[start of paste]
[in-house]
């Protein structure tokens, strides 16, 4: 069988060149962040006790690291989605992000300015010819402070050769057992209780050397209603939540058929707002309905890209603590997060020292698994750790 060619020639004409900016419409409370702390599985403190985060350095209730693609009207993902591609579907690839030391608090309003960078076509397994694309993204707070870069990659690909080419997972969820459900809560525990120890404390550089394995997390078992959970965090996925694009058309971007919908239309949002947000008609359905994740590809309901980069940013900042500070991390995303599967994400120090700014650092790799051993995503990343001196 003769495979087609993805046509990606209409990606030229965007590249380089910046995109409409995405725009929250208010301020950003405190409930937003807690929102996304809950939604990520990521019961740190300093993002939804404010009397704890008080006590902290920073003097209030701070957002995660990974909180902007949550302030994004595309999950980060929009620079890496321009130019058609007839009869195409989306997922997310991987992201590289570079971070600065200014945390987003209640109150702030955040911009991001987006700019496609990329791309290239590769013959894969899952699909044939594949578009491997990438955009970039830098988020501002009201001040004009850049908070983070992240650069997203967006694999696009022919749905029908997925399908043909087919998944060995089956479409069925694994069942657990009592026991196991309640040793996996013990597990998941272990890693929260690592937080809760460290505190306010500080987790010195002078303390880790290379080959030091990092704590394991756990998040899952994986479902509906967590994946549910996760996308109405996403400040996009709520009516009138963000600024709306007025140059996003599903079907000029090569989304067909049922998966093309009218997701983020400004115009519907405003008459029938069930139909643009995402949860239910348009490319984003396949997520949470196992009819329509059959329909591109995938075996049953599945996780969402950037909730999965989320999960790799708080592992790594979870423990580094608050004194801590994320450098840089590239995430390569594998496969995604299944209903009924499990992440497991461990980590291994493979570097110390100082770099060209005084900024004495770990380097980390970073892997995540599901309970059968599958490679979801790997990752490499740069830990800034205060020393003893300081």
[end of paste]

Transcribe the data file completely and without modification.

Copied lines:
[in-house]
């Protein structure tokens, strides 16, 4: 069988060149962040006790690291989605992000300015010819402070050769057992209780050397209603939540058929707002309905890209603590997060020292698994750790 060619020639004409900016419409409370702390599985403190985060350095209730693609009207993902591609579907690839030391608090309003960078076509397994694309993204707070870069990659690909080419997972969820459900809560525990120890404390550089394995997390078992959970965090996925694009058309971007919908239309949002947000008609359905994740590809309901980069940013900042500070991390995303599967994400120090700014650092790799051993995503990343001196 003769495979087609993805046509990606209409990606030229965007590249380089910046995109409409995405725009929250208010301020950003405190409930937003807690929102996304809950939604990520990521019961740190300093993002939804404010009397704890008080006590902290920073003097209030701070957002995660990974909180902007949550302030994004595309999950980060929009620079890496321009130019058609007839009869195409989306997922997310991987992201590289570079971070600065200014945390987003209640109150702030955040911009991001987006700019496609990329791309290239590769013959894969899952699909044939594949578009491997990438955009970039830098988020501002009201001040004009850049908070983070992240650069997203967006694999696009022919749905029908997925399908043909087919998944060995089956479409069925694994069942657990009592026991196991309640040793996996013990597990998941272990890693929260690592937080809760460290505190306010500080987790010195002078303390880790290379080959030091990092704590394991756990998040899952994986479902509906967590994946549910996760996308109405996403400040996009709520009516009138963000600024709306007025140059996003599903079907000029090569989304067909049922998966093309009218997701983020400004115009519907405003008459029938069930139909643009995402949860239910348009490319984003396949997520949470196992009819329509059959329909591109995938075996049953599945996780969402950037909730999965989320999960790799708080592992790594979870423990580094608050004194801590994320450098840089590239995430390569594998496969995604299944209903009924499990992440497991461990980590291994493979570097110390100082770099060209005084900024004495770990380097980390970073892997995540599901309970059968599958490679979801790997990752490499740069830990800034205060020393003893300081």